Devotions with Daddy - Part IV
Ok, so we’ve discussed the need for Daddy to lead the children in their daily quiet time. (Devotions with Daddy – Part I) We’ve presented ideas for how Daddy can lead while away, (Part II) as well as possible passages or Biblical themes to use (Part III). We still need to address a few important questions. What if the Daddy is not a Christian? What if he has no interest in leading his children in this way? How can you, the wife, get him to do it? Guess what? You shouldn’t try! Bear with me for a few minutes; I believe it will make sense.
1 Peter 3:1-6 addresses several key issues which apply directly to the subject at hand. The verses immediately preceding this passage (1 Pet. 2:21-25) speak of the sacrifice Christ made for us, and how “…when he was reviled, reviled not again; when he suffered, he threatened not…” Then, chapter 3:1 states: “Likewise ye wives, be in subjection to your husbands…” I realize I may have already lost some of you on this because of how the world has distorted the woman’s view of being in subjection, or submitting. A Biblical view of submission, however, is vastly different from the distorted image presented to us by the world. Remember the context of a key passage that speaks to this topic, where husbands are told to love their wives “…as Christ also loved the church, and gave himself for it.” (Eph. 5:25). Husbands would do well to imitate that love! Now, back to the topic at hand… Wives are challenged in 1 Pet. 3:1 on how to deal with unbelieving husbands. The husband can be won (to Christ), not by the wife’s persuasive speech, but rather by her silence. Are you willing to let God speak to your husband, through His Holy Spirit, to convict him of sin, rebuke him, correct him, etc.? You’ll find God to be much more successful than you. What can you do, then? PRAY! Come before the Father daily in prayer for your husband. Pray that you will submit daily in such a way that your gentle and joyful spirit will be a testimony to your husband.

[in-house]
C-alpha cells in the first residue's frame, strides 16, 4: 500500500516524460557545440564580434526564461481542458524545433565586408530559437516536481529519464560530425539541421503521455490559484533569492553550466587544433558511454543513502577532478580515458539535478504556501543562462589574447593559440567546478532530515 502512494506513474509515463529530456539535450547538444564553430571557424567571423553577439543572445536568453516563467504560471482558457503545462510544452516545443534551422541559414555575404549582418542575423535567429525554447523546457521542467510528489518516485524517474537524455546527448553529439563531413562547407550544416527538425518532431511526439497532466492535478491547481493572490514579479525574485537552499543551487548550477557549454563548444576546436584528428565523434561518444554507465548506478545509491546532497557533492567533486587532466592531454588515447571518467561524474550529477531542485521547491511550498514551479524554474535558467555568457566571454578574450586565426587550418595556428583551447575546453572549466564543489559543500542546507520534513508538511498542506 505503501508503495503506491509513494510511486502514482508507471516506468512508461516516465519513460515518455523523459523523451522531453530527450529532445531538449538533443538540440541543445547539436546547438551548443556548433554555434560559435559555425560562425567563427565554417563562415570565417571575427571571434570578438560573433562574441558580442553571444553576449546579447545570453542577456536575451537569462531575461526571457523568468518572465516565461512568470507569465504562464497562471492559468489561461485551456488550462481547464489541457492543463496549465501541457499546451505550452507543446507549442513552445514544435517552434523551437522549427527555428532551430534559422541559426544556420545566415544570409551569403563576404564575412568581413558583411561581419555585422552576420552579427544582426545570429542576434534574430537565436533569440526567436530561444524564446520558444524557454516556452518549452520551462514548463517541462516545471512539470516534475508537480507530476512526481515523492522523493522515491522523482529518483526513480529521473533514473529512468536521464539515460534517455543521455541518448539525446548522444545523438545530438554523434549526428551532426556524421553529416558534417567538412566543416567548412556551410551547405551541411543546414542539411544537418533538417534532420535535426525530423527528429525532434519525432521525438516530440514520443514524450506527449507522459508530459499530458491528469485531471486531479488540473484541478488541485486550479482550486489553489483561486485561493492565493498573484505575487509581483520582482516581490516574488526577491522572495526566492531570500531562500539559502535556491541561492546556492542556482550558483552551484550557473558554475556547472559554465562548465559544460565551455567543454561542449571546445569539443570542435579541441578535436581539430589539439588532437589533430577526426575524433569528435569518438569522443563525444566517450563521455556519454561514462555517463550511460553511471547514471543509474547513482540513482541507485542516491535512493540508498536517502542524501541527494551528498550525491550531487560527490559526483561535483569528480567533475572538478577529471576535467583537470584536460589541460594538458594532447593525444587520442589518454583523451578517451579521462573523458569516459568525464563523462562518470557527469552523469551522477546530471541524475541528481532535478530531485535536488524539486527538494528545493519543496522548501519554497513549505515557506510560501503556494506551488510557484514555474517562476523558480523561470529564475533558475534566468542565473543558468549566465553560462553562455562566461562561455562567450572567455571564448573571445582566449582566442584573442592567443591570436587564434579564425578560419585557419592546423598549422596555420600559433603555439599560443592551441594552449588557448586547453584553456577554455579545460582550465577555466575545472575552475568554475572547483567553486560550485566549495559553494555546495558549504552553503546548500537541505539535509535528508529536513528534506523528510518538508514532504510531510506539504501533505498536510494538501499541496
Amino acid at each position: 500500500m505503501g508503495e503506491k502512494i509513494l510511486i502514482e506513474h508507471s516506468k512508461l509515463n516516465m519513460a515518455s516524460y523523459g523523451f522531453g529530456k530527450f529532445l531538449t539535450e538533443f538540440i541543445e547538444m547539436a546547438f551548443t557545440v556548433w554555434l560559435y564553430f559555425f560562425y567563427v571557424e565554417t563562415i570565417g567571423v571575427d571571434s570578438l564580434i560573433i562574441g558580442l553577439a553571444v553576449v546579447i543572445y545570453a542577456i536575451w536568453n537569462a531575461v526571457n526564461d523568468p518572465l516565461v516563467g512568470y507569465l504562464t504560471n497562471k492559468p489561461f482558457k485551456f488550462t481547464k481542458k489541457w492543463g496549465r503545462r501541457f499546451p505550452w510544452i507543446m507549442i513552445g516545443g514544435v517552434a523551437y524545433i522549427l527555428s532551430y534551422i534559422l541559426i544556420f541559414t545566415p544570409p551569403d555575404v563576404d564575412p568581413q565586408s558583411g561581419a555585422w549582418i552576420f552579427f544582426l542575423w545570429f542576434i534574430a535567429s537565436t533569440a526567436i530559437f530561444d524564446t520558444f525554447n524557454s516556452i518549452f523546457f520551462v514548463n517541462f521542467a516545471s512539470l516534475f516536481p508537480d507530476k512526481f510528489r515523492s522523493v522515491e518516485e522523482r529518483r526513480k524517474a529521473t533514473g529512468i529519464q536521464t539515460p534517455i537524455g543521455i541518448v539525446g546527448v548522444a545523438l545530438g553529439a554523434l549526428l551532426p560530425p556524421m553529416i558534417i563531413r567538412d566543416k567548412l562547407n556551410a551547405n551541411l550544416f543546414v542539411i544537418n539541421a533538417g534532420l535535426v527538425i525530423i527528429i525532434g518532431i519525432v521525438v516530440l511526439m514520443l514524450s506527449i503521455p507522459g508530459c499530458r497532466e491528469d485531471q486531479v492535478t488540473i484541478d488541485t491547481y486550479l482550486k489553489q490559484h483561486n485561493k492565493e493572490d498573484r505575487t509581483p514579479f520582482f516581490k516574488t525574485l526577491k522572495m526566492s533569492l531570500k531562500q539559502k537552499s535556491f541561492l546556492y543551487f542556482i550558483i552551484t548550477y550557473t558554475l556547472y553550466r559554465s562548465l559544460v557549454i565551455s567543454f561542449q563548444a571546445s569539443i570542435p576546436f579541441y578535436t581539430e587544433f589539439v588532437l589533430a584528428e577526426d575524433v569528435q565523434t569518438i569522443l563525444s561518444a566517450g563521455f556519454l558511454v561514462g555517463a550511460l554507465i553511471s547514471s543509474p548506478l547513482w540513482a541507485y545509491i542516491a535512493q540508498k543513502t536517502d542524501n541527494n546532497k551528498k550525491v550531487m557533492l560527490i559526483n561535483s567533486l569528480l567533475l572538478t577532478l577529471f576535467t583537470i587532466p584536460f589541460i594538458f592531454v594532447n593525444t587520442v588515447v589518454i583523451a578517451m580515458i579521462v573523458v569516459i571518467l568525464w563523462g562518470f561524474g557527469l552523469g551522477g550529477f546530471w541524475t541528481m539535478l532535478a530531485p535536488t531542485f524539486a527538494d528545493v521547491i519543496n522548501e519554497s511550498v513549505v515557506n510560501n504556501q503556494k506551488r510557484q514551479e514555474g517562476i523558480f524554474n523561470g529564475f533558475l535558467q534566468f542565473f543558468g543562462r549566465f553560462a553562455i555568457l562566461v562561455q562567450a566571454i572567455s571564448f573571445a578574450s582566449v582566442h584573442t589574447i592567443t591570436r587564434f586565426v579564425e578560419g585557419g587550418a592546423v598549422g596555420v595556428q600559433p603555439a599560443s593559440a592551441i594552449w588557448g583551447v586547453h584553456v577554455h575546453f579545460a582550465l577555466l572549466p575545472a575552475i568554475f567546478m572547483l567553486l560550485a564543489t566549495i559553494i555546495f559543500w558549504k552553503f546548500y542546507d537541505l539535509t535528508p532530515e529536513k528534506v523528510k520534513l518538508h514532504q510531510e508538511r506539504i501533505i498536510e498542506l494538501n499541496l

Relating to the devotional time, then, I suggest you pray about that as well. Whether or not your husband is a believer, he may think it is a good idea, but doesn’t want to (or cannot) lead the child himself. You can show respect for your husband, and allow him to direct the quiet time by seeking his counsel. Ask him which passages you should lead your child through. Discuss with your husband the things your child is learning through this. Be sure to point out to your child that the passage you are studying is the one Daddy directed. Be careful! Don’t try to manipulate him into leading! By the way, slipping copies of this article under his pillow will probably not help either.
If you (wives) end up leading your children in the quiet time, God can still bless. I believe Timothy gives a good example of a godly young man who was influenced by the faith of his mother and grandmother (2 Tim. 1:5). It is vital that you do everything you can to show your child that you respect, honor, and love their Daddy. Don’t criticize him for not leading. Don’t vent your frustrations toward him with your child. The end result will be disastrous, spiritually.
One last thing to remember is that you, as a mother, have an incredible opportunity to help set the tone in your home. You have the amazing privilege of blessing your family. How? This can only be achieved through your gentle and joyful spirit – not through a critical and sarcastic attitude. There are countless ways in which you can share the wonderful Word of God with your children. You can teach them as you work with them, as you train them, and as you play with them. It would be far better to have a mother like the one described here than to have one who sits to have a quiet time each day with her children but who has bitterness and criticism toward her husband, constantly causing dissention in her home. You see, it’s more than merely reading and learning God’s Word; the Truth must be lived out in love. (James 1:22).